Calgary retail insight

Sustained demand and decreasing availability drive Calgary's retail-leasing market

February 28, 2024
  • Heli Brecailo
Market news
  • Calgary's retail-leasing market remains strong, with steady leasing volume and decreasing availability due to high demand and limited supply.

  • Rent growth is starting to show signs of deceleration but is expected to continue to rise, driven by inflation and rising property taxes.

  • Calgary continues to outperform the province, driven by robust consumer spending. Population growth and a positive outlook for the oil industry support long-term prospects.
Strong leasing momentum continues in Calgary

Calgary's retail-leasing market remains robust, although rent growth is showing signs of slowing from its peak in mid-2023. However, leasing volumes remain strong, in part due to strong population growth and continued demand for space.

Despite a decline in net absorption, demand for retail space continues to outstrip supply, resulting in a downward trend in availability. Notably, Alo Yoga, Uniqlo, and Earls have announced mall-based store expansions in the past six months.

Currently, construction activity is relatively subdued, but we anticipate new space from suburban projects The Alpine and Township (Phase 2). In addition, in 2025 Primaris REIT is set to complete the redevelopment of the former Northland Village Mall into an open-air shopping center with residential towers.

The majority of leasing activity in Calgary has concentrated in general retail, neighborhood centres, and malls. CrossIron Mills, CF Market Mall, and CF Chinook have seen significant leasing activity over the past year, with Decathlon, Athleta, Cole Haan, and Knix among the many new retailers opening.

Overall, the retail-leasing market in Calgary is expected to experience strong growth in 2024, as availability decreases and rent growth begins to slow.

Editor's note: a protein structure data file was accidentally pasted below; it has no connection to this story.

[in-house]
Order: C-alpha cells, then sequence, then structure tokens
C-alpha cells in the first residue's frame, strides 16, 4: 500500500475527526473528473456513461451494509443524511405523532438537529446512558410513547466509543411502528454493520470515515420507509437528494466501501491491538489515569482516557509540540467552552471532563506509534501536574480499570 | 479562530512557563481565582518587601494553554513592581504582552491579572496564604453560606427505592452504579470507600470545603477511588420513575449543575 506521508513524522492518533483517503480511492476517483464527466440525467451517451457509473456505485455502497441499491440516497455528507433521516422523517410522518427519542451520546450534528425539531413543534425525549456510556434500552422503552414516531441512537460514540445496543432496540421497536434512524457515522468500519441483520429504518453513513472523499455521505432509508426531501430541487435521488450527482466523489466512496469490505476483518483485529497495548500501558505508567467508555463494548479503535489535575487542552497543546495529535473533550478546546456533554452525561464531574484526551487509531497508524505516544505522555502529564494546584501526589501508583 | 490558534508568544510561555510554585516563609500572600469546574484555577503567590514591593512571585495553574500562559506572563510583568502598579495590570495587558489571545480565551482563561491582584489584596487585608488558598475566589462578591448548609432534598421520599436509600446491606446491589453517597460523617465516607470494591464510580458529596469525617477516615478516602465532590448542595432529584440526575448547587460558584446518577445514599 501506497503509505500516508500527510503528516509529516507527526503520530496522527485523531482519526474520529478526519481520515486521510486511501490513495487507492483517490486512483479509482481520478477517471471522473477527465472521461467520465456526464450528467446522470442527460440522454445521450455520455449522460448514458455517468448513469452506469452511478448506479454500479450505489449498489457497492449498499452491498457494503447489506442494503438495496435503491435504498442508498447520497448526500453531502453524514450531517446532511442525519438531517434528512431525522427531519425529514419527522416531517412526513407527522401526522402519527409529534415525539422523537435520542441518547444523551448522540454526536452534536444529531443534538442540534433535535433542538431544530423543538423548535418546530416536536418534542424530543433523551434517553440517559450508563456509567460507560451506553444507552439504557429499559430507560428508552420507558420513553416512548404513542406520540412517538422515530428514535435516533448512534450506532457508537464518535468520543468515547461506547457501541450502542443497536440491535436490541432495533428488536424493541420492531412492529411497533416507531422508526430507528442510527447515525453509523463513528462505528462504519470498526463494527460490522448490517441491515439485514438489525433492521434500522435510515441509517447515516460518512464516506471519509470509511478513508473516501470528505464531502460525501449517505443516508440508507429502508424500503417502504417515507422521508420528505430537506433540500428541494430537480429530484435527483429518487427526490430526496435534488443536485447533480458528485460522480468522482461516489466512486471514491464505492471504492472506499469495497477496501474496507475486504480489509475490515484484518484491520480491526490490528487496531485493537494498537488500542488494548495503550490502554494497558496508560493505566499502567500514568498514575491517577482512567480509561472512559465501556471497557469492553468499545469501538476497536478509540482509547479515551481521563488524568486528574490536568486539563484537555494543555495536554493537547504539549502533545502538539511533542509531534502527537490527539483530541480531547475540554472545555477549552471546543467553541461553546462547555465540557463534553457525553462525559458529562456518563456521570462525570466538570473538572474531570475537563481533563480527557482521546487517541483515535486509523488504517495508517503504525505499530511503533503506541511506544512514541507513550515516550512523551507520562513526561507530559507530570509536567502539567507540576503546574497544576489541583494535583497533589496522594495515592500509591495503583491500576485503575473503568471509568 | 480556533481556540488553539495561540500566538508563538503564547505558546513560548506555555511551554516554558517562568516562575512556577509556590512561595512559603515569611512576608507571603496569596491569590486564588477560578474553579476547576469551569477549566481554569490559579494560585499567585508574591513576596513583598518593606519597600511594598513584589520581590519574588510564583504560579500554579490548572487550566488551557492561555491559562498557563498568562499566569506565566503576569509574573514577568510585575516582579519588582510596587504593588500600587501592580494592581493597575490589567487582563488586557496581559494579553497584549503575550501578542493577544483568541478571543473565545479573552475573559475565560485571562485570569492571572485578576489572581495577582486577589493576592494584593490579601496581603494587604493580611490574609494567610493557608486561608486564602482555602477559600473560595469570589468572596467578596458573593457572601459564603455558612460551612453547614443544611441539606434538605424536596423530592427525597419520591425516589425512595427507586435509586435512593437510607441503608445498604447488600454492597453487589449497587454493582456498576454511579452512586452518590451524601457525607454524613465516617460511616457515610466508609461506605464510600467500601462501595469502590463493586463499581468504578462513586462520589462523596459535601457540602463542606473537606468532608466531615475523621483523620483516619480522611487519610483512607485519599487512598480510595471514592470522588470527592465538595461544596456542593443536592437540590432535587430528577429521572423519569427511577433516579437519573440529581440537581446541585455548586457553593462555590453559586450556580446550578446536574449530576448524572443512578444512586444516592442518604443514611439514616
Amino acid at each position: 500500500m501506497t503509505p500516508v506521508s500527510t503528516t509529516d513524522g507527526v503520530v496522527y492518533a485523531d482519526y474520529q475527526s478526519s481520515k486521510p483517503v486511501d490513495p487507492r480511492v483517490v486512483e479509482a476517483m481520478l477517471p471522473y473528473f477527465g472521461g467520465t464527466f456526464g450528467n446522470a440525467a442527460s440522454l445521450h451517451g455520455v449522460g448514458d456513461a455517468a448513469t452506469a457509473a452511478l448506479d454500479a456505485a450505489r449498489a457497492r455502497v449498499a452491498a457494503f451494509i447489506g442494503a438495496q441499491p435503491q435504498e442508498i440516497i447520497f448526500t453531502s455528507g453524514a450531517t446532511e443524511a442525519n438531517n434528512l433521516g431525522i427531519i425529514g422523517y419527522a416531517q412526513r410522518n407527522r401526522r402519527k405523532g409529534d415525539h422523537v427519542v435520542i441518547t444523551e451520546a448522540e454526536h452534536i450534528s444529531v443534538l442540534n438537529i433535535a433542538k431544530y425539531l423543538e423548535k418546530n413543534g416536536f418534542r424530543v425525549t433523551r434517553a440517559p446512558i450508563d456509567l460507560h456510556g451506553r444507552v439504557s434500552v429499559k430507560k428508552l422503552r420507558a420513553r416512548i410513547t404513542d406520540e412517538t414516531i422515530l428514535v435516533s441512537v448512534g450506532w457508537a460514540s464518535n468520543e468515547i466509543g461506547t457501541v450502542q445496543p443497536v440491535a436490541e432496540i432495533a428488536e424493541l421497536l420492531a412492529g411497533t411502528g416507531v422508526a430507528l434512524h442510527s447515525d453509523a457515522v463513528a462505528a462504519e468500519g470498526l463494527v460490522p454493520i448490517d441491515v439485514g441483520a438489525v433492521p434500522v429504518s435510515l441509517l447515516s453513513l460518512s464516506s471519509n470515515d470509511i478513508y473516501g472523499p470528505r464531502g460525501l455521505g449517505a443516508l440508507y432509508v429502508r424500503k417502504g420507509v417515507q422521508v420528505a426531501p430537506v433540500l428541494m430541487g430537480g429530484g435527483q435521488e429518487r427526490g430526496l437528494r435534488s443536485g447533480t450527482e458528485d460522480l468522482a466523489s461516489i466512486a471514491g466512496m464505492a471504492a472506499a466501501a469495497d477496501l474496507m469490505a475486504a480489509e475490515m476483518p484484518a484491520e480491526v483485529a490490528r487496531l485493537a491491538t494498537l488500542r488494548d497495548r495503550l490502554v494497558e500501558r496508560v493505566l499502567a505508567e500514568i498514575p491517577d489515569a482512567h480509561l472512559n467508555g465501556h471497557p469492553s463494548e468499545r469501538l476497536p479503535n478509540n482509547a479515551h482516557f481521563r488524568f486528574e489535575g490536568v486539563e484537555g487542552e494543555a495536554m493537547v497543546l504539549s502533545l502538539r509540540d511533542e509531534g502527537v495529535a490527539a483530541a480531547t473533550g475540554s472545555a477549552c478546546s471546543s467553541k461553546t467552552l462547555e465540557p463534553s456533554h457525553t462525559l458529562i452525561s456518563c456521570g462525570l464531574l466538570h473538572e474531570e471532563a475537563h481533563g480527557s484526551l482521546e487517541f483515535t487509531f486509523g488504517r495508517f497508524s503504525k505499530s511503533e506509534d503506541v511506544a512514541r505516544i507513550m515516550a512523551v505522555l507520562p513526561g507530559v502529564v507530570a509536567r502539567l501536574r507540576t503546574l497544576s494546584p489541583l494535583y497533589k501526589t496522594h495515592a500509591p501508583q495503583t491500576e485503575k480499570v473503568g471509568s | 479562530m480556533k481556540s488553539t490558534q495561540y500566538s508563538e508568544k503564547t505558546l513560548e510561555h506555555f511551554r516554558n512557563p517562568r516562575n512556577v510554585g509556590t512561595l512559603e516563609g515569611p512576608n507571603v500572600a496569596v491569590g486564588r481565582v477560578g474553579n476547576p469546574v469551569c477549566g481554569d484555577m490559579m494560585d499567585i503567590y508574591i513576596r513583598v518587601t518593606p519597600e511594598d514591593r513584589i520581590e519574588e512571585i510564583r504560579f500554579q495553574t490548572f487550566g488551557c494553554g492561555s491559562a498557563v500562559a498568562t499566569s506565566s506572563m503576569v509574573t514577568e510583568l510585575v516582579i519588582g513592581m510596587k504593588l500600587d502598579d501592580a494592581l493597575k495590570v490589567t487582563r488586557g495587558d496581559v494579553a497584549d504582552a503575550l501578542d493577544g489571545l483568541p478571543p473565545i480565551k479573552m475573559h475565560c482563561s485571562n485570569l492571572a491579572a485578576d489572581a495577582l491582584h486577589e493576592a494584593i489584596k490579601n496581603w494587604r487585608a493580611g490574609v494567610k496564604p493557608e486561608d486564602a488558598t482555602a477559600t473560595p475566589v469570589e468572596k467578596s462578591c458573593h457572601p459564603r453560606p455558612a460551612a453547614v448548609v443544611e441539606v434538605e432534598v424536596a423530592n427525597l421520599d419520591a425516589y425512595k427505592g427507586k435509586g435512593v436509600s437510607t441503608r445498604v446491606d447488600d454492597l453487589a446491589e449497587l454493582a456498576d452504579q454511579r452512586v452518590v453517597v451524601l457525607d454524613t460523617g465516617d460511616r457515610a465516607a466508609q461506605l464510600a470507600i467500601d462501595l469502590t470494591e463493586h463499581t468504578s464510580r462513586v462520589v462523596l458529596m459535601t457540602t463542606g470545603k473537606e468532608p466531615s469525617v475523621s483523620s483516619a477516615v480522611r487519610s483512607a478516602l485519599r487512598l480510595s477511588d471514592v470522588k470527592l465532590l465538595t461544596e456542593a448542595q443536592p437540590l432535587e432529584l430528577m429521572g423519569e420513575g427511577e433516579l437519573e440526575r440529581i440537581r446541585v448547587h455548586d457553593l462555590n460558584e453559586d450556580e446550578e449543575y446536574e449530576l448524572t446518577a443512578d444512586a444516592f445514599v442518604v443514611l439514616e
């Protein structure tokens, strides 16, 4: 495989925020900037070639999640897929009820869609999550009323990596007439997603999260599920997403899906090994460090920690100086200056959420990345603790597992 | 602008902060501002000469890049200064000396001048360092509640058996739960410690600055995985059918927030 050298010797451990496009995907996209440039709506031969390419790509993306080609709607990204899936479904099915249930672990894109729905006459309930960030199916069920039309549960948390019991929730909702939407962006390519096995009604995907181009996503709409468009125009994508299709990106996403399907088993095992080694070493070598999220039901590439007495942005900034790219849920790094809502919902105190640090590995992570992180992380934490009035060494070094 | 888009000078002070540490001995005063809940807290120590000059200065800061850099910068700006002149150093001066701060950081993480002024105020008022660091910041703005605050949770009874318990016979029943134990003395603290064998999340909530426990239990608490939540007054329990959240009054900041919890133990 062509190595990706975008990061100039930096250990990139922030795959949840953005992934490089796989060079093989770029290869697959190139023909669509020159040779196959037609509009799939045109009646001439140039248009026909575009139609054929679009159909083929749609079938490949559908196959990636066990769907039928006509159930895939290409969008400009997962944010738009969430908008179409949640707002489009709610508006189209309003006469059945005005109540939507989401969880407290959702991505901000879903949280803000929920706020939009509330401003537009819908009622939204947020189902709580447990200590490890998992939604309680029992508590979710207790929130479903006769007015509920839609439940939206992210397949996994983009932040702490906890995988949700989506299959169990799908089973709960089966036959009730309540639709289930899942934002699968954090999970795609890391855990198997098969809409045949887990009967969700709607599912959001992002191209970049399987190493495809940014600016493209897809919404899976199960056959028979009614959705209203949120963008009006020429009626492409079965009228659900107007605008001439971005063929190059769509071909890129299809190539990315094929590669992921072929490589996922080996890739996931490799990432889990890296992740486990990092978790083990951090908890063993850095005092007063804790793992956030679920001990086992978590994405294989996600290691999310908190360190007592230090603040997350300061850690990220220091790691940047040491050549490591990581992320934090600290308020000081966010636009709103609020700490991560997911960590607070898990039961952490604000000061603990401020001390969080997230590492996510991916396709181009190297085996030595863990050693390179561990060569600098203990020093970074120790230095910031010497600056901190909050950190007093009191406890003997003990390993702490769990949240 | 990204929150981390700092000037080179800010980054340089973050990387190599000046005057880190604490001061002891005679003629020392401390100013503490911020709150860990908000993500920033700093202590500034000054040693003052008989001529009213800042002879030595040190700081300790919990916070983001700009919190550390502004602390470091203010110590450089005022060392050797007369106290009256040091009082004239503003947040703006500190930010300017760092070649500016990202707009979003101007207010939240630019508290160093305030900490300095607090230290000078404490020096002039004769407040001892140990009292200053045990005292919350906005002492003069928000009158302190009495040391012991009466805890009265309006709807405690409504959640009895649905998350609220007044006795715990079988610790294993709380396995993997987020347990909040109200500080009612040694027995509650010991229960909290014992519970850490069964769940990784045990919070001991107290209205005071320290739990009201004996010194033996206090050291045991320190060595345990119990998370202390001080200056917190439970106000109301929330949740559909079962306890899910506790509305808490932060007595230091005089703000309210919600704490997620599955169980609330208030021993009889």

Sales activity in Calgary's retail sector reaches new levels

This year’s outlook for retailers is positive, with Calgary’s retail-sales growth exceeding that of the province. Calgarians continue to spend on several types of products and services, with a greater interest in convenience, health care, personal care, and shoes. However, home improvement and furniture expenditure have decreased.

While the local economy is slowing, it is nonetheless expected to outpace national growth rates. Consumer spending growth will slow this year but not contract. A wave of new residents combined with positive oil-demand prospects over the coming years underpin future developments in this area.

In 2023, full-service and limited-service restaurants performed better than retail goods across the province. Limited-service restaurants have also had a stable growth pattern and will grow further accordingly.

Calgary takes the lead in revitalizing downtown

Calgary’s effort to breathe new life into its downtown is visible through a continual transformation of empty office spaces into residences and a significant decrease in office vacancies.

More recently, the Calgary Municipal Land Corporation (CMLC) announced major projects worth over $1 billion at the East End, including mixed-use residential projects, a new theatre at Arts Commons, the grand opening of the BMO Centre expansion, and the Victoria Park/Stampede Station rebuild.

On another positive note, Calgary’s transit ridership has rebounded to become one of the top-ten busiest public transit systems in North America. In Q3-23, Calgary Transit recovered 79% of its passenger trips of 2019, surpassing Los Angeles, Seattle, and San Francisco.

The tourism sector in Calgary is set for a strong year, with Tourism Calgary projecting visitor numbers above the 8.4 million experienced in 2023. A majority are Canadians who come for the city’s famous events like the Stampede, among other factors such as the increasing population of Canada.

Softening outlook but positive prospects ahead

Despite a projected decline in Calgary's retail market this year, the city's ever-growing population and a favourable outlook for the oil industry should continue to drive consumer spending.

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